39. ^ a b c "Indiana State Historic Architectural and Archaeological Research Database (SHAARD)" (Searchable database). Department of Natural Resources, Division of Historic Preservation and Archaeology. Retrieved August 8, 2016.  Includes Frederick Porter Griffin (December 1972). "National Register of Historic Places Inventory Nomination Form: Corydon Historic District" (PDF). Retrieved April 1, 2016. 
  40. ^ Staff (2010-07-09). "National Register Information System". National Register of Historic Places. National Park Service. 
  41. ^ Jo Ann Spieth-Saylor (June 11, 2008). "Corydon celebrates 200 years". Clarion News. Retrieved October 24, 2014. 
  42. ^ "Find a County". National Association of Counties. Retrieved June 7, 2011. 
  43. ^ Google (October 24, 2014). "Corydon, Indiana" (Map). Google Maps. Google. Retrieved October 24, 2014.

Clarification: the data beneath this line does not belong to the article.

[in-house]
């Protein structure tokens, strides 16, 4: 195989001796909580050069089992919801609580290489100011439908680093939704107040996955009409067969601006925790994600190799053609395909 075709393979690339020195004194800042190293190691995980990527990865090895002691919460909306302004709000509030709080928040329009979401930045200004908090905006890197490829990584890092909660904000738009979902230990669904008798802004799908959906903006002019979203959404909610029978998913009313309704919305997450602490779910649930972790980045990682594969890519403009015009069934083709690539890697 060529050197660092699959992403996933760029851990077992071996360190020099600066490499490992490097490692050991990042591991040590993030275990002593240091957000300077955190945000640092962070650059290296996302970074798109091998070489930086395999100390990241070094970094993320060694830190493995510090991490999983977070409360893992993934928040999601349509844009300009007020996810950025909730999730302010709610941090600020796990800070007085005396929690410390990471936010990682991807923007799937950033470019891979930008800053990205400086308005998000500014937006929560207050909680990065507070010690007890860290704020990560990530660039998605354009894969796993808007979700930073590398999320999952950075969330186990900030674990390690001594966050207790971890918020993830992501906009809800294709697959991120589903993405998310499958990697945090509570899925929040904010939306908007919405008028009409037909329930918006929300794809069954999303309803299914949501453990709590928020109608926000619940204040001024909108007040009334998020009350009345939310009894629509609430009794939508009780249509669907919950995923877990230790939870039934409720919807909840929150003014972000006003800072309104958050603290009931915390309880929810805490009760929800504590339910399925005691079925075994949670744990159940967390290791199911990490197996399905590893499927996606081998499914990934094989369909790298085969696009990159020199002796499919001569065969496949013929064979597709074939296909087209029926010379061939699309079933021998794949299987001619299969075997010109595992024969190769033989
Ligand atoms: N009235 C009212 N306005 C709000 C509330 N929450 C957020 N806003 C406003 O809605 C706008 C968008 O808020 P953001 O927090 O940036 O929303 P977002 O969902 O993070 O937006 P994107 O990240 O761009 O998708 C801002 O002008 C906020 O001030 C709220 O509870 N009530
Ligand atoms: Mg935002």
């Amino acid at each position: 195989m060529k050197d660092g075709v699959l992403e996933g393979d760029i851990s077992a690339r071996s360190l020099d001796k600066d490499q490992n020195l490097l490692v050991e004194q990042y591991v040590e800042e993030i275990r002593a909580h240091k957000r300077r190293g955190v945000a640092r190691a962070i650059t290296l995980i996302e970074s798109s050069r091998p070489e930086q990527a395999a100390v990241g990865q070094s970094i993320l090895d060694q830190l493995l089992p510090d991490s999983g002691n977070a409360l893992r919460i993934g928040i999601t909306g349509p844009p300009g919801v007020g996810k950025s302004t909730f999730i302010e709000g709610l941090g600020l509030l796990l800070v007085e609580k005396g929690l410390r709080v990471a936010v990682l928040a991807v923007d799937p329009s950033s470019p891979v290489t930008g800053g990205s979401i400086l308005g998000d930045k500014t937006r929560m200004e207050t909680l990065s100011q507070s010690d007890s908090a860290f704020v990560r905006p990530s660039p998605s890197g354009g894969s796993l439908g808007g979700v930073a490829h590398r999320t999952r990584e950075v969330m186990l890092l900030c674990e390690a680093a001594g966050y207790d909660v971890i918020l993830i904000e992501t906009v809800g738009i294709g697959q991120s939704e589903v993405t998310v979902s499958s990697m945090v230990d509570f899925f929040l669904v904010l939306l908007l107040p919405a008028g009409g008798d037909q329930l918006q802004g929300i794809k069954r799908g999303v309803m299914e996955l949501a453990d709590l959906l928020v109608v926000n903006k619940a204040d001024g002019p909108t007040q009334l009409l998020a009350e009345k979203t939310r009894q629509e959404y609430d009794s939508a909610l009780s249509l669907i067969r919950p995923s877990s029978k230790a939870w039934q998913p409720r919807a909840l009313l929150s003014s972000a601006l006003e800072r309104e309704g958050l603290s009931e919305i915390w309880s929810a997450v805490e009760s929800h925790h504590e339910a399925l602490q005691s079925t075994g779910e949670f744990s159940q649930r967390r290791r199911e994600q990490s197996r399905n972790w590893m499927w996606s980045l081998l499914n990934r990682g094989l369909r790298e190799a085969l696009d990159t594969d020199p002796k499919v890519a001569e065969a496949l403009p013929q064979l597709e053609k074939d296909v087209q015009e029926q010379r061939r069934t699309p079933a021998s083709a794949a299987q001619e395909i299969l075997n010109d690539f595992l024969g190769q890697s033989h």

44. ^ "Annual Estimates of the Resident Population for Incorporated Places: April 1, 2010 to July 1, 2015". Retrieved July 2, 2016. 
  45. ^ "Census of Population and Housing". Census.gov. Retrieved June 4, 2015. 
  46. ^ Alan Stewart. "Fair a-buzz with activities". The Corydon Democrat. 
  47. ^ "Corydon Battle Site". State Historic Architectural and Archaeological Research Database (SHAARD). Indiana Department of Natural Resources. Retrieved August 11, 2016. 
  48. ^ Conn, p. 205.
  49. ^ a b c Taylor, et. al., p. 171.
  50. ^ "Leora Brown School". Indiana Historical Bureau. Retrieved August 11, 2016.  See also: "Leora Brown School". State Historic Architectural and Archaeological Research Database (SHAARD). Indiana Department of Natural Resources. Retrieved August 11, 2016.